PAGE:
AUGUSTA, Maine — Members of the Maine task force that crafted tribal sovereignty recommendations Gov. Janet Mills criticized for being too sweeping didn’t know how she felt until last week despite months of work under her administration’s eye.
Mills, a Democrat, said Friday she had concerns with the “sweeping nature” of a proposal aiming to restore sovereignty to Maine’s four federally recognized tribes, pointing to how the changes would affect the ability of municipalities to weigh in on tribal development, how federal law would apply to tribal land and how many state regulations would no longer apply there.
In interviews on Monday, members of the Maine Indian Claims Task Force, which began meeting in July, said the governor’s office never raised those concerns while recommendations were being created. The task force was required to have at least one non-voting member of the governor’s office appointed to it by state law.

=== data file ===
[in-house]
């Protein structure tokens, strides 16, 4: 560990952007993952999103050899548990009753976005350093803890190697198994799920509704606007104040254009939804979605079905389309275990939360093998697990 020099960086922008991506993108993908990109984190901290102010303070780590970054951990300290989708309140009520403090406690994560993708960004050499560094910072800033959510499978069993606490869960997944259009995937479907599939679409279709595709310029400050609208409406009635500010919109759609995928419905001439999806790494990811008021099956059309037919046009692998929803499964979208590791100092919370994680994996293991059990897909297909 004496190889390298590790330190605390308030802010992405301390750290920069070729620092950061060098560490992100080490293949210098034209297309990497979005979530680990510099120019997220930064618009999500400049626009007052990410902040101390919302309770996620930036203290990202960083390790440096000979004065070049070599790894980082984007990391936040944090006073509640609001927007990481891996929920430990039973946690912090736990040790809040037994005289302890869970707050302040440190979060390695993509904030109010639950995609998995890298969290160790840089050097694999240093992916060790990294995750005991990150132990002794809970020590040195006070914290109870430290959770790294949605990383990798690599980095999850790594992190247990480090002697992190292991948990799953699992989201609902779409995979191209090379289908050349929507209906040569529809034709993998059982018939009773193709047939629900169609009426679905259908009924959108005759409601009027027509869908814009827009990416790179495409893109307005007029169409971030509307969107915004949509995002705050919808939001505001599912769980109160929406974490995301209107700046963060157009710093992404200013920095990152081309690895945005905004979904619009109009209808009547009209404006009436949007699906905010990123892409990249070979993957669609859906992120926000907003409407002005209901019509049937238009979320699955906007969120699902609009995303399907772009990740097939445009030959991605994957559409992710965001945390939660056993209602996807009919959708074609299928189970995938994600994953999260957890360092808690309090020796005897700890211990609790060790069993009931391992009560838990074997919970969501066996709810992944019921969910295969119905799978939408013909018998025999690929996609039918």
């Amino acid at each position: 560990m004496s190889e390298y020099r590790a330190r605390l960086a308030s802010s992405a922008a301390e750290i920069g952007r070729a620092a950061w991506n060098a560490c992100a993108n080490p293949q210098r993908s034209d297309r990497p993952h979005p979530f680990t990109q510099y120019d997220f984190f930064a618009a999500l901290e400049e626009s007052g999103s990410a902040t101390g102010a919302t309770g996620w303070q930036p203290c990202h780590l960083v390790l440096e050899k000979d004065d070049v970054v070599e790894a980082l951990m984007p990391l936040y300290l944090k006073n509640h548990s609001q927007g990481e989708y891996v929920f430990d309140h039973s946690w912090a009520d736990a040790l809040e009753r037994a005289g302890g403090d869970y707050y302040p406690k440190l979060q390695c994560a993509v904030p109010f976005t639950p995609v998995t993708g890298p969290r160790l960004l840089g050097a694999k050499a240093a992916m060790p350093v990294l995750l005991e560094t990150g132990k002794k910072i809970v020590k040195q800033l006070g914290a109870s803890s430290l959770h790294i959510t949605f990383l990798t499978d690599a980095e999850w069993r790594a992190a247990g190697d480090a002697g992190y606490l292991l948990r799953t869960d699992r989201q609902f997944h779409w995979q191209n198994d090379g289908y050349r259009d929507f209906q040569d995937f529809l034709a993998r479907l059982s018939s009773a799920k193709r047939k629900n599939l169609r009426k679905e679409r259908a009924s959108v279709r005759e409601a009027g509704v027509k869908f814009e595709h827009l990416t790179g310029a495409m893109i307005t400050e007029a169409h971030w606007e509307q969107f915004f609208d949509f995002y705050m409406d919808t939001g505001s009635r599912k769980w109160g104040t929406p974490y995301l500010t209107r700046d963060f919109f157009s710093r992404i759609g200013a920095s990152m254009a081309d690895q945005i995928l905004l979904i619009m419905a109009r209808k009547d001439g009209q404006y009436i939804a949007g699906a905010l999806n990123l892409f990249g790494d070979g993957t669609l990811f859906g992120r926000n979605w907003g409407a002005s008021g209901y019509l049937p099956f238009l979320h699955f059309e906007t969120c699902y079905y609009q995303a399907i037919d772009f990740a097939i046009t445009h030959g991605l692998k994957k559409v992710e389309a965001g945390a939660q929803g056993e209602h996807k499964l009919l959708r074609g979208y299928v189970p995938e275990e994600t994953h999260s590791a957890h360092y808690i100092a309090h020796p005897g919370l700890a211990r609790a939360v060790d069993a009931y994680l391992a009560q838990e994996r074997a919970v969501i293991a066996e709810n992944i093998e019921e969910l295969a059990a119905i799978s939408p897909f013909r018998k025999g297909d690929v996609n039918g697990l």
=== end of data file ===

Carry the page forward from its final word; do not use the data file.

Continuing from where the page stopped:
The task force made 22 recommendations that, if approved, would make substantial changes to a state law created to implement a 1980 federal land claims settlement with the Penobscot Nation and the Passamaquoddy Tribe. Its implementation boxed Maine tribes out of sovereignty provisions enjoyed by other U.S. tribes in gaming, natural resources and taxation.
Passamaquoddy Vice Chief Maggie Dana of Pleasant Point said Mills’ reaction was like a “punch in the gut.” She said she was hopeful after listening to Mills’ State of the State address last month and thought the governor would stake out a progressive stance on the issue.